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Thank you to NetGalley and Wednesday Books for an e-arc in exchange for an honest review. I usually don't read very many young adult books nowadays because I have grown out of the genre for the most part. However, the cover of this one grabbed my attention, and did not let go. Killer sunflowers?! Sign me up! Unfortunately, this book did not deliver on all the aspects I wanted it to and the end left me very underwhelmed and a bit confused. I am willing to let plot holes be plot holes for the sake of a young adult audience and I understand what this book was trying to do but the messages at the end are muddled by the actions of the characters. The writing was fine and I would perhaps read something else by this author but as far as the plot goes it was very much a letdown in the end. I can get over the fact that this was much more a mystery (with some magical realism) than it was a horror, but the evil for the sake of being evil thing never works for me and this is how the bad guys felt in this one. The central four characters in this one were very interesting in the beginning but as the story grew and the plot developed, I cared less and less about them. I will say that this book is marketed as young adult and does feel like it was written for young adults which is always a good thing. Overall, 2.5 stars rounding up to 3 for GoodReads. I wanted to like this one but in the end, there was just too much I would've changed at the end to give it a higher rating.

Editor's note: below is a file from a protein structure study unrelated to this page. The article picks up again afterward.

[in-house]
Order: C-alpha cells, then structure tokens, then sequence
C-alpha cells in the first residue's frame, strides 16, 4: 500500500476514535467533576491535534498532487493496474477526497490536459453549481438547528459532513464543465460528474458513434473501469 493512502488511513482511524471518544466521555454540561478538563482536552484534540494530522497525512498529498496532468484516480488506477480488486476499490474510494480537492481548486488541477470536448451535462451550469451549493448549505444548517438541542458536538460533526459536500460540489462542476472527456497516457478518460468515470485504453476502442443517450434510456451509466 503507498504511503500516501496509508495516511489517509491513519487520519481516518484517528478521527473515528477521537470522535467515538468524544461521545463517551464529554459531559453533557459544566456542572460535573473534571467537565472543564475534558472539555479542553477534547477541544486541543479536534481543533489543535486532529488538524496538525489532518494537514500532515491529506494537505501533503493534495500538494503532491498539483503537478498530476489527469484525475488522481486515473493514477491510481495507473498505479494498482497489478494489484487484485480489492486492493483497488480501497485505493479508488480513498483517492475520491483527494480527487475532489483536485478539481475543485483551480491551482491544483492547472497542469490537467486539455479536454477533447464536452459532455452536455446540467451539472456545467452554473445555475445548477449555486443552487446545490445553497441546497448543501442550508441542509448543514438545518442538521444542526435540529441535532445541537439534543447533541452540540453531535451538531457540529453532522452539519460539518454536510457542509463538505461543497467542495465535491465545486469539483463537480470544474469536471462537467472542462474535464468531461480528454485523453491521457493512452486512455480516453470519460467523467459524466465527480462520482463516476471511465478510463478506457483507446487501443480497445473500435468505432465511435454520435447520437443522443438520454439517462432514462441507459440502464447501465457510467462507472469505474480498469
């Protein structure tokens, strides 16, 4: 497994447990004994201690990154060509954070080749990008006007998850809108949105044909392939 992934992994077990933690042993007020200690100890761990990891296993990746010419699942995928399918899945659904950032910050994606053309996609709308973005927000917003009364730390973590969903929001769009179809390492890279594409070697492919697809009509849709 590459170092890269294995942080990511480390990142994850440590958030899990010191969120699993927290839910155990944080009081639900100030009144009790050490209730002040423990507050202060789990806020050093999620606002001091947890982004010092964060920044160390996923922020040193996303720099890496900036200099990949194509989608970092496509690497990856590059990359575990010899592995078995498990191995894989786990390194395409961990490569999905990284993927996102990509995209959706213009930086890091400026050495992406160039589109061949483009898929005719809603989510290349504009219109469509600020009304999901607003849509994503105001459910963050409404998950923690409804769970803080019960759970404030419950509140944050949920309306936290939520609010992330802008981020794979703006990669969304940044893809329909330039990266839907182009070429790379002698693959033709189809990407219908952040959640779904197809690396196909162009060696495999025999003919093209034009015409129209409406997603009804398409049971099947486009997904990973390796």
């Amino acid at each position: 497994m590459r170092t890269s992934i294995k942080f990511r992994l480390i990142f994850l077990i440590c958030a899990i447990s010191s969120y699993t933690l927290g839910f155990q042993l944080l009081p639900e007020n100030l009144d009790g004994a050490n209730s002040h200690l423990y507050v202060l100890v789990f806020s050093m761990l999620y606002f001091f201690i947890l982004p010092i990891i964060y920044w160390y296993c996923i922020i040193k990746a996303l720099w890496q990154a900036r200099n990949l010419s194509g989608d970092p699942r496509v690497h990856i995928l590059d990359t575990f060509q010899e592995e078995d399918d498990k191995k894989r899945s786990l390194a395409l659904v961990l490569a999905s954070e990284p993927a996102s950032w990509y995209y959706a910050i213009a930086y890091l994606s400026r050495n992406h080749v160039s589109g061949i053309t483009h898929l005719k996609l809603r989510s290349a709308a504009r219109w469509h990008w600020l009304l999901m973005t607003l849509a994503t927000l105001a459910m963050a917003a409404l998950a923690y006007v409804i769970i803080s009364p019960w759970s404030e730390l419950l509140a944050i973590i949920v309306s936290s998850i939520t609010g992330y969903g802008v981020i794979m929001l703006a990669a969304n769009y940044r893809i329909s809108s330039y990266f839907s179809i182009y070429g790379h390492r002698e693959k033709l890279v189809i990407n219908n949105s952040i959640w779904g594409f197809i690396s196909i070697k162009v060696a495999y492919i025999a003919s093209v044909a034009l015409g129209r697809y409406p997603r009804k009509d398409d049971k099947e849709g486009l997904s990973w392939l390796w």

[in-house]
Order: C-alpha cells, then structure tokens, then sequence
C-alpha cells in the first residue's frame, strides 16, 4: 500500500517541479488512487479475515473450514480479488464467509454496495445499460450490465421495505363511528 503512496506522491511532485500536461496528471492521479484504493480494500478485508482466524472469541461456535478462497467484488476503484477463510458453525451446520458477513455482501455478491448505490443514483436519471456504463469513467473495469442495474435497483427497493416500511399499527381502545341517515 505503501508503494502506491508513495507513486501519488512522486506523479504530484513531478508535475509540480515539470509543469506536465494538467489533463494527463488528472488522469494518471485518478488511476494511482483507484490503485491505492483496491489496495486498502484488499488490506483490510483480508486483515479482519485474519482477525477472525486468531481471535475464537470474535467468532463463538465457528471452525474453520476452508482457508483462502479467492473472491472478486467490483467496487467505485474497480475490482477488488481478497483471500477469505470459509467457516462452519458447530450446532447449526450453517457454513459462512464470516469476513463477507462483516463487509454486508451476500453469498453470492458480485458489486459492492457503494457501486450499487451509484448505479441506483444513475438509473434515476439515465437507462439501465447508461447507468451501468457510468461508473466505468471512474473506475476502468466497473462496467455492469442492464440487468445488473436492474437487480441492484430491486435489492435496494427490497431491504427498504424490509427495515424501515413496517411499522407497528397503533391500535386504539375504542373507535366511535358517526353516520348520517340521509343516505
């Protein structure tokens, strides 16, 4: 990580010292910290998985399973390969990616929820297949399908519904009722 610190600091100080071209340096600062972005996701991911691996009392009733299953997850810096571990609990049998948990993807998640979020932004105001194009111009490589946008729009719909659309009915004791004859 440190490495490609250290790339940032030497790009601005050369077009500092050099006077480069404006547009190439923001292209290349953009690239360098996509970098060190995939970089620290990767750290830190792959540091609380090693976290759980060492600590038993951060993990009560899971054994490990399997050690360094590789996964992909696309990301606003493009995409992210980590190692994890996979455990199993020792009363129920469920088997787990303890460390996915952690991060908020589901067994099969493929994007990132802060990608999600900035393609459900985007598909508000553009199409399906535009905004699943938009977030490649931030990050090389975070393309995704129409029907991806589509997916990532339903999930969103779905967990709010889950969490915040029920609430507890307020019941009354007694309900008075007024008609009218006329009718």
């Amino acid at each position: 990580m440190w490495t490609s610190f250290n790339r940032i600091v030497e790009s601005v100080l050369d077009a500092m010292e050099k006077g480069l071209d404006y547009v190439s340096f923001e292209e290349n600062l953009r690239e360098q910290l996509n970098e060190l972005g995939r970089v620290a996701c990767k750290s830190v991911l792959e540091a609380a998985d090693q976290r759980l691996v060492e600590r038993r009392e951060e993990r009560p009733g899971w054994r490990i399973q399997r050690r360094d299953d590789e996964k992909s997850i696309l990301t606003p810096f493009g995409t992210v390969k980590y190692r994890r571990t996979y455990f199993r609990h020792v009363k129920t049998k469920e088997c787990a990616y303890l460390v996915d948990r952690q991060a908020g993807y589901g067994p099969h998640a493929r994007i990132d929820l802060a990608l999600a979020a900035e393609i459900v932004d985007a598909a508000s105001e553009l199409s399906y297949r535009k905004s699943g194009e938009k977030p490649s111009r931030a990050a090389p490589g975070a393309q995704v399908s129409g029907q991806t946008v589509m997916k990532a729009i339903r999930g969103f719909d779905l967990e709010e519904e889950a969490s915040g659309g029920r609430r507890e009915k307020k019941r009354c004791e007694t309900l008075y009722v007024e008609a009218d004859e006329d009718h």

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I sometimes have trouble with books where there are more than 1-2 main "focal" characters, and I was a little worried about that going into this - but I didn't need to be at all. All 4 girls in this were incredibly fleshed out and very well done in terms of describing their different personalities and struggles, and I absolutely loved the vibe of the dusty little Kansas setting the girls are in. This was a little different from what I expected but overall I really enjoyed it!